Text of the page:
4-If you have lost your professional license because of your criminal conviction, your professional license will not be automatically restored when you have your conviction dismissed and set aside.

5-Your conviction will be taken into consideration by the department of motor vehicles, for the purpose of suspending or revoking your driver's license, even though your conviction has been dismissed and set aside.

6-Your conviction may be used against you in a later civil case involving the same issues, even though your conviction has been dismissed and set aside.

7-Your felony conviction continues to mean that because of federal law you may not own or possess any firearm, even though your conviction has been dismissed and set aside.

8-The records of your conviction, and other public official records in your case, are not sealed by the court, even though your conviction has been dismissed and set aside. Certain authorized persons and agencies will still have access to these records of your criminal conviction.

9-If you were convicted of a felony sex offense, and you are required to register with your local law enforcement agency, you must continue to do so, even though your conviction has been dismissed and set aside.

Next, what if you were a minor, under 18 years of age, when you committed a crime? Can you have records of your juvenile "conviction" sealed?

You cannot have any juvenile felony records sealed, but you can have a juvenile misdemeanor record sealed. If it was a misdemeanor you committed before March 7, 1973, you were a minor then if you were under 21 years of age, according to California law.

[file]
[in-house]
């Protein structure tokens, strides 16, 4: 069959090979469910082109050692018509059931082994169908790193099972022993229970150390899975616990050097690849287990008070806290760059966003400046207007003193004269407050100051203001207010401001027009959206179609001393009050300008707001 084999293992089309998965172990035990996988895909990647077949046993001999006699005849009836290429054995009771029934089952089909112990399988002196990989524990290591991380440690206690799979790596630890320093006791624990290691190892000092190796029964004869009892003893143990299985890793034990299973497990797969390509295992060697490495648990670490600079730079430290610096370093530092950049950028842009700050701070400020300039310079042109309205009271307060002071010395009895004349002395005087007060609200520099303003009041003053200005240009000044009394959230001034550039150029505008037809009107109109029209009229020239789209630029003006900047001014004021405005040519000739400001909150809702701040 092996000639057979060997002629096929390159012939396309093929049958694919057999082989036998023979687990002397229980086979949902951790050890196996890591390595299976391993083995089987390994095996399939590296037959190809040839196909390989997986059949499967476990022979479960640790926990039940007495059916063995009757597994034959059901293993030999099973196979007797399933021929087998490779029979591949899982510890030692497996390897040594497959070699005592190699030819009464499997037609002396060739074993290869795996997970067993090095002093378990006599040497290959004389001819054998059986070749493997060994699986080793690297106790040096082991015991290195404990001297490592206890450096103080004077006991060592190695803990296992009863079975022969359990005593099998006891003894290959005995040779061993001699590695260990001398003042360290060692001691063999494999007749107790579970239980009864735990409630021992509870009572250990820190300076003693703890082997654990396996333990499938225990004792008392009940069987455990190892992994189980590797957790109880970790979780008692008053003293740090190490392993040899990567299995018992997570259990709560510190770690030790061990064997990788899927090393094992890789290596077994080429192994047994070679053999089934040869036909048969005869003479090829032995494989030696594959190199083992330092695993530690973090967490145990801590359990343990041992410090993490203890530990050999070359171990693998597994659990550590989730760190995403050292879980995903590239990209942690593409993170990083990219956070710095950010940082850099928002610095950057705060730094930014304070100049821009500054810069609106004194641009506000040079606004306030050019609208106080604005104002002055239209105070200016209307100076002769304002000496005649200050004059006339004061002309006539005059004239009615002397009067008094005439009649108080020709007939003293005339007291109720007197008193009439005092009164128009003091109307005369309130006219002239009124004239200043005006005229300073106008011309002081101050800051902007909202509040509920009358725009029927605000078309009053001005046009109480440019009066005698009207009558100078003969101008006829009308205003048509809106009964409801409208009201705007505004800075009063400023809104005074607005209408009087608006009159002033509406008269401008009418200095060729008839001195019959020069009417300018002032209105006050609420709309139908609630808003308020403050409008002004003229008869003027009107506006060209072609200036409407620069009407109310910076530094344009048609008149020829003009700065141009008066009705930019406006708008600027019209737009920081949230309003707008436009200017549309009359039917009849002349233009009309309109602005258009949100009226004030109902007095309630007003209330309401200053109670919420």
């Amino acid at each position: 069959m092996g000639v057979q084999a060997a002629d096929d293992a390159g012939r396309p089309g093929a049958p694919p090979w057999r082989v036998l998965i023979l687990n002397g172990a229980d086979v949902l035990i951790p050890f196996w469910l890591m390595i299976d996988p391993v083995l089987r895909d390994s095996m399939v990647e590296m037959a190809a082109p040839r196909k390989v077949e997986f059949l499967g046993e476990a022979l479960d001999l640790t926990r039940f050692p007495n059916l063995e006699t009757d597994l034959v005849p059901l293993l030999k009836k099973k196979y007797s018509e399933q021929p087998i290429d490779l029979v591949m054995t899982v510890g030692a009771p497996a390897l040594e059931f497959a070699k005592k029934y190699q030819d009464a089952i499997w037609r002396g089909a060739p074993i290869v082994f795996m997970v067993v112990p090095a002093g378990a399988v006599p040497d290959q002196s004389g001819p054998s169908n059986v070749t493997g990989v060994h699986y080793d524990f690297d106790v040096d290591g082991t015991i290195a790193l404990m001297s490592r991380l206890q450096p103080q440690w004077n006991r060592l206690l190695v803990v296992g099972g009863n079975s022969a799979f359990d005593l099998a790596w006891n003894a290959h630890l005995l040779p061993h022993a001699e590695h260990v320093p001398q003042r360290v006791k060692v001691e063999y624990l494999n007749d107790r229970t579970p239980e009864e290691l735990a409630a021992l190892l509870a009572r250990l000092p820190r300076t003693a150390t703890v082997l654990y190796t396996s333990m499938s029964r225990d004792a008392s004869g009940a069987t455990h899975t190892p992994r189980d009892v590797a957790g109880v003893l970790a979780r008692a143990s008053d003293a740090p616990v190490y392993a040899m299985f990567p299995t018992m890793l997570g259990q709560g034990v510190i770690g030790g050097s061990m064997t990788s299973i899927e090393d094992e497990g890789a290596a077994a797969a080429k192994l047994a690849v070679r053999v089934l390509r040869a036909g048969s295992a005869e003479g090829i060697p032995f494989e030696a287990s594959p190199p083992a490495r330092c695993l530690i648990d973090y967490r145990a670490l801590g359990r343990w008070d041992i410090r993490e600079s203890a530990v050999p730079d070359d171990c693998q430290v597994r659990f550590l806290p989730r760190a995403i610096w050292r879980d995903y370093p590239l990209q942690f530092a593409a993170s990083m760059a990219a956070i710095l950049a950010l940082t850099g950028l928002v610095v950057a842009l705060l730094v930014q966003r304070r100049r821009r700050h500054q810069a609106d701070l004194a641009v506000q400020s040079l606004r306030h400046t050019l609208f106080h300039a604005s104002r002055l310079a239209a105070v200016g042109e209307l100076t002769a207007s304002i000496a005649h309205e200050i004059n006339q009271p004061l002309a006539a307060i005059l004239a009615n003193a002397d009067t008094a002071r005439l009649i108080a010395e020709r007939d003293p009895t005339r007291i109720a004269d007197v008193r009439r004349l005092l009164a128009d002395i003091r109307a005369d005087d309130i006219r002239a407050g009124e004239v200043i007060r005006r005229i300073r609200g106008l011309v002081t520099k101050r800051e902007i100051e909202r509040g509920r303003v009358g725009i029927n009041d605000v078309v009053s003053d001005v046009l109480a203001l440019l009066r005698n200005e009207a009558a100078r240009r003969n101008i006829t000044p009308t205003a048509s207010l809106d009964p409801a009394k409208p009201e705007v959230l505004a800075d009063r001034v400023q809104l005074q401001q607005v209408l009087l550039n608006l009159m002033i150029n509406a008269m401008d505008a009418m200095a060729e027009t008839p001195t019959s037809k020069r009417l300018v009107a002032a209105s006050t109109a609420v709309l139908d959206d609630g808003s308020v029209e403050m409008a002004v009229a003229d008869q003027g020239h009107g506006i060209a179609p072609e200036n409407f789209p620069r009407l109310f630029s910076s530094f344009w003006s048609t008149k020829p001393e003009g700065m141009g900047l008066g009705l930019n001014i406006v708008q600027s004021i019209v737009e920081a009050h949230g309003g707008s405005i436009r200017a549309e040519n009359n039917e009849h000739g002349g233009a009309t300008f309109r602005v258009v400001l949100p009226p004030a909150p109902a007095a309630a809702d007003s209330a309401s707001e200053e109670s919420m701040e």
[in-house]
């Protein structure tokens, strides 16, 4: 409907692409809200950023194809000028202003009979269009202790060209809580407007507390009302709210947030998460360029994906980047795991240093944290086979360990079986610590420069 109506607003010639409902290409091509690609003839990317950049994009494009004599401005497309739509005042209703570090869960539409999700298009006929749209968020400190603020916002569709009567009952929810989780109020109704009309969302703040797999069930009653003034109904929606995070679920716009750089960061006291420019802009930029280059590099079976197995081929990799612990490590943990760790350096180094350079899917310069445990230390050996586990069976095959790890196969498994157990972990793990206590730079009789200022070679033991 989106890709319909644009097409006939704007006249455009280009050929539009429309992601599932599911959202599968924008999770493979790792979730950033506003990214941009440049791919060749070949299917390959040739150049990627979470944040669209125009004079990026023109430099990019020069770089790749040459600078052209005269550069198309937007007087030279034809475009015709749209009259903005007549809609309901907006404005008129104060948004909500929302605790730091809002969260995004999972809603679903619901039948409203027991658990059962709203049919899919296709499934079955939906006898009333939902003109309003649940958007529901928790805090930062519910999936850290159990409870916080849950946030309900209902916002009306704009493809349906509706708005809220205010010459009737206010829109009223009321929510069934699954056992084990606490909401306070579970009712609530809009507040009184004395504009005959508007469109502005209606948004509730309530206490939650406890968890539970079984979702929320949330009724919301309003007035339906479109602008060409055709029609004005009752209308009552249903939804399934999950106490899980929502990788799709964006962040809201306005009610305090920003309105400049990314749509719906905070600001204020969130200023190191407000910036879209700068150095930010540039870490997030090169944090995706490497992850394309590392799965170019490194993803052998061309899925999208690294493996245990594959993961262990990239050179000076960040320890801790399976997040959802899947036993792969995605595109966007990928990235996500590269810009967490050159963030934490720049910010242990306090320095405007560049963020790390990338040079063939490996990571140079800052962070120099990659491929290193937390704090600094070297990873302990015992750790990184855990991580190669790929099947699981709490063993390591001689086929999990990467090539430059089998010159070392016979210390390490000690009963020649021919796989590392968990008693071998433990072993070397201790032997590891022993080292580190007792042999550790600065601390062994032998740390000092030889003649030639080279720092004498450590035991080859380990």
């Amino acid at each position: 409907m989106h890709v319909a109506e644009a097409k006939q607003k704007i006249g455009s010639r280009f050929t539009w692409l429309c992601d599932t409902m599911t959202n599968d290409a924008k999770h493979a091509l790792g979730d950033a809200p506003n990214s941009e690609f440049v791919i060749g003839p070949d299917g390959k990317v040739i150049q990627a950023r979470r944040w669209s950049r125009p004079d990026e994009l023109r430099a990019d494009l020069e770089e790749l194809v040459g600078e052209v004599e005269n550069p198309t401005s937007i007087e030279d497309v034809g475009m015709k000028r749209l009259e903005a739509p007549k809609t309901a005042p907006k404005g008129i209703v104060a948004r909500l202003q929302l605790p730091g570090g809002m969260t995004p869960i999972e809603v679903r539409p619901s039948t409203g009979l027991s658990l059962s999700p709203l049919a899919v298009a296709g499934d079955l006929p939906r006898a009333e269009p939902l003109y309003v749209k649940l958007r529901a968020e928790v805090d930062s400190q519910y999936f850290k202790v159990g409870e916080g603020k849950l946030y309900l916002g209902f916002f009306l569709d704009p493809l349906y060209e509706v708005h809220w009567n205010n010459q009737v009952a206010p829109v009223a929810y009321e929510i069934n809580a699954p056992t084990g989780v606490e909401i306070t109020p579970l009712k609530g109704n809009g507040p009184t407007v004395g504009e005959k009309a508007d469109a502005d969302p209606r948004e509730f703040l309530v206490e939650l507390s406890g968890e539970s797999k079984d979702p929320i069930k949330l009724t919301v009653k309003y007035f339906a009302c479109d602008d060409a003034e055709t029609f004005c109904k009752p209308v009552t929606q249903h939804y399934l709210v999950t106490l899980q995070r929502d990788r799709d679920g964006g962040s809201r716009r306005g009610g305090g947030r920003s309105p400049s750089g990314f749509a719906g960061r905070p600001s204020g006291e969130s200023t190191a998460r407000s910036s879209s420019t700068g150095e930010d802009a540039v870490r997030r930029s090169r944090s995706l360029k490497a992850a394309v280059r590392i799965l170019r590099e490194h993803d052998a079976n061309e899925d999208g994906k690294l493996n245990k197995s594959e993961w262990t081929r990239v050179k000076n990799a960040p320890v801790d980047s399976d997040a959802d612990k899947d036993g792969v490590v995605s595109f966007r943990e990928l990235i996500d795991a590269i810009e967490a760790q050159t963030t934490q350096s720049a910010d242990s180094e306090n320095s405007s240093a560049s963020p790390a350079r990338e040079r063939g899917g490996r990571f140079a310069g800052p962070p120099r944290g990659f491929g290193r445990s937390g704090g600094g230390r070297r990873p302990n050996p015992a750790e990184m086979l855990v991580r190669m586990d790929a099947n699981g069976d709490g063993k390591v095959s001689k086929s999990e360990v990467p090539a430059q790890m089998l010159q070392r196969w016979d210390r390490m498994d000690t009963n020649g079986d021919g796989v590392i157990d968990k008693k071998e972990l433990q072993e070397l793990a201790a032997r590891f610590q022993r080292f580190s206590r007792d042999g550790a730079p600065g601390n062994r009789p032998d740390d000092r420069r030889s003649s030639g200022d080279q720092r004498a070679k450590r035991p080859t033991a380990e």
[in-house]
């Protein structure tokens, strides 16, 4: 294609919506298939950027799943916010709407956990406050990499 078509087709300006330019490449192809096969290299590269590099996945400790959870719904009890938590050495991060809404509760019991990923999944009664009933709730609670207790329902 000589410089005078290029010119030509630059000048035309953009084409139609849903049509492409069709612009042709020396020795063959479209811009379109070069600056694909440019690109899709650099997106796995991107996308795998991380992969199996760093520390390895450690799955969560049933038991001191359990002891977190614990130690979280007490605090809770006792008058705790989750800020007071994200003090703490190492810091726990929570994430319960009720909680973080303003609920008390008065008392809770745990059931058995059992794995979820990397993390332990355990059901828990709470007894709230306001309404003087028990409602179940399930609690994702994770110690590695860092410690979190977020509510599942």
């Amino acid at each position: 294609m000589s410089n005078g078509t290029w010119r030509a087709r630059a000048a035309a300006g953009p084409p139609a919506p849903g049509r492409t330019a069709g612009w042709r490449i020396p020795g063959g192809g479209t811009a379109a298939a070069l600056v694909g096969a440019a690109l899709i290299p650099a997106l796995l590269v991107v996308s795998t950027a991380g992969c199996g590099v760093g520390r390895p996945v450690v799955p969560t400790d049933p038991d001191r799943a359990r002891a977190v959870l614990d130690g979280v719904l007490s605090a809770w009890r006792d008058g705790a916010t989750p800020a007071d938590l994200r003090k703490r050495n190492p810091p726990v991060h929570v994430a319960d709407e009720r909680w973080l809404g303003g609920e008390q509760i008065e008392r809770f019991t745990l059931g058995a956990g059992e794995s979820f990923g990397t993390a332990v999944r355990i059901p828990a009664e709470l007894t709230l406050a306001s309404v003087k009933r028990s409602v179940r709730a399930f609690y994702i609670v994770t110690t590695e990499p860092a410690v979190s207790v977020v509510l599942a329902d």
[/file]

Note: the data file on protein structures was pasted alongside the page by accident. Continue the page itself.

To apply to the court to have your juvenile misdemeanor record sealed under Penal Code Section 1203.45, you must either have already had your conviction dismissed and set aside, or you must now be eligible to do so.

There are some situations in which you are not eligible to have your juvenile misdemeanor conviction sealed. If you were convicted of more than one offense at any time as a juvenile, then you are not eligible. Or if it was a sex offense that requires registration as a sex offender, or if it was one of certain drug offenses, or if it was a vehicle code misdemeanor such as drunk driving, then you are not eligible. A misdemeanor marijuana offense may be sealed, however.

If the court grants your request to have your juvenile misdemeanor record sealed, the result is that your conviction, arrest, or other proceeding, shall be considered as if they had never even taken place, and you may truthfully answer any questions about them as if they had never happened at all.

What if you were arrested for a juvenile misdemeanor, but were never convicted? Can you have the arrest, detention, and court records sealed? Yes you may, subject to the same limitations that apply to the sealing of convictions.

The court may charge you up to $120 for the cost of sealing the record of your single juvenile misdemeanor offense.